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getting rid of MT's permalink file extensions

While designing scalable and portable web projects, it's always a good idea to design hyperlinks independently of the physical file path from where the respective request should be served then.

For instance, I usually have permalinks looking like this one:
Thus I can decide later on whether I prefer to serve pages as html, shtml, php, or whatsoever - without losing the permanentness of my permalink Now, while I have choosen static publishing with HTML extension, MT creates a file such as
so I can tell Apache how it should map my permalink to the physical file path using mod_rewrite:
# DocumentRoot /var/www/
RewriteEngine on
RewriteBase /
RewriteRule ^([^\.]+[^\/])$ $1.html [L]

That is, any request path not containing a dot and not ending with a trailing slash will be rewritten to the according HTML file. (Yes, that way I won't be able to serve permalinks containing dots, but I can live with that ;)

Now that's nice, but unfortunately, within MT you are not able to configure the looks of permalinks inedpendently from the file path. Nobody wants to remove the extension from the actual file, since the same directory might contain some .js, .jpg and other files mapped to their own content types as well. (And I have no idea how to set up an AddHandler directive exclusively respecting files without extension.) Therefore, the solution is to let MT add the configured extension to the actual file, but remove the extension from the permalink.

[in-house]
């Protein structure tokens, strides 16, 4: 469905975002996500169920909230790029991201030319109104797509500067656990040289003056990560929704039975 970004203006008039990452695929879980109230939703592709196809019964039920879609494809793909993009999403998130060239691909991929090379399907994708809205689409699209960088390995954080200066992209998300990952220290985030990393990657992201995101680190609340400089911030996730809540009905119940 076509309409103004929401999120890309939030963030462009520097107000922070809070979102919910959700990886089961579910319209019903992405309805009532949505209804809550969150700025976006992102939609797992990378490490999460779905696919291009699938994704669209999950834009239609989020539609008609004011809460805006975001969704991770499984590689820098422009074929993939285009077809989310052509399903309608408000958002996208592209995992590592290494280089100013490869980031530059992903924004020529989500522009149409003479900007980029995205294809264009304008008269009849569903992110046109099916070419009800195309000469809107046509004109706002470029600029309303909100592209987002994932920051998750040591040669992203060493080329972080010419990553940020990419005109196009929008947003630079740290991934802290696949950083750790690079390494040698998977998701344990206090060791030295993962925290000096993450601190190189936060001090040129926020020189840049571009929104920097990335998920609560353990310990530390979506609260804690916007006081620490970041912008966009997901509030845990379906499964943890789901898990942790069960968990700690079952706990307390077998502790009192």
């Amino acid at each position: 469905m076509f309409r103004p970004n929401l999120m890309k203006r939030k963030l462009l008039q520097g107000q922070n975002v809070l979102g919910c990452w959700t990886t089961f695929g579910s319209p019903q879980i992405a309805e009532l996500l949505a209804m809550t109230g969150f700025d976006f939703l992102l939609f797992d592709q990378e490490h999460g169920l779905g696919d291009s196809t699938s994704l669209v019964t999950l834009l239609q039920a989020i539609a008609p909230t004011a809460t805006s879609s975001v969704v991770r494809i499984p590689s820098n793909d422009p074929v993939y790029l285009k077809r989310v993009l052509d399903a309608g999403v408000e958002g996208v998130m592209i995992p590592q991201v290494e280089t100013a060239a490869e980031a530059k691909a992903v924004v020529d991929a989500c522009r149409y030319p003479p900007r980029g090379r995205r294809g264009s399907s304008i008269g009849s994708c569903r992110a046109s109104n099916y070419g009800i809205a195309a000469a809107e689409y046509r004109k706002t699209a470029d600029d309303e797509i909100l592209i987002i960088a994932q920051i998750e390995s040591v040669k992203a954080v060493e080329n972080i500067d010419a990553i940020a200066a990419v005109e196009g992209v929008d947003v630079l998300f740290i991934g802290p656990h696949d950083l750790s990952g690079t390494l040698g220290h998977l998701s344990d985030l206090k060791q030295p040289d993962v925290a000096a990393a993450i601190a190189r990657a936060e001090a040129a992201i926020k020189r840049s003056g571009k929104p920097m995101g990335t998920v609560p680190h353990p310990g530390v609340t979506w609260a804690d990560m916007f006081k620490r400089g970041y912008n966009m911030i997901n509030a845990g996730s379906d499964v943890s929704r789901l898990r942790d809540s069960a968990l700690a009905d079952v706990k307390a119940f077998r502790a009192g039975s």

A blessing in disguise, one has to hack MT's source code itself, but it's a quite simple change to the archive_url method within MT's Entry module. Thus, applying the following patch to lib/MT/ will remove .php/.html extensions from archive links:

--- MTOS-5.01-en.orig/lib/MT/   2010-02-14 01:17:24.000000000 +0100
+++ MTOS-5.01-en/lib/MT/        2010-02-14 01:58:58.000000000 +0100
@@ -541,7 +541,11 @@
     my $blog = $entry->blog() || return;
     my $url = $blog->archive_url || "";
     $url .= '/' unless $url =~ m!/$!;
-    $url . $entry->archive_file(@_);
+    #$url . $entry->archive_file(@_);
+    ## --> HACK: remove .php/.html extensions <-- ##
+    my $f = $entry->archive_file(@_);
+    $f =~ s/\.(php|html)$//;
+    $url . $f;

 sub permalink {

Well, thats really a dirty hack and things will get more complicated with dynamic publishing. So, hopefully one day MT's developers will implement a cleaner solution and make it configurable through the webinterface. *hack*

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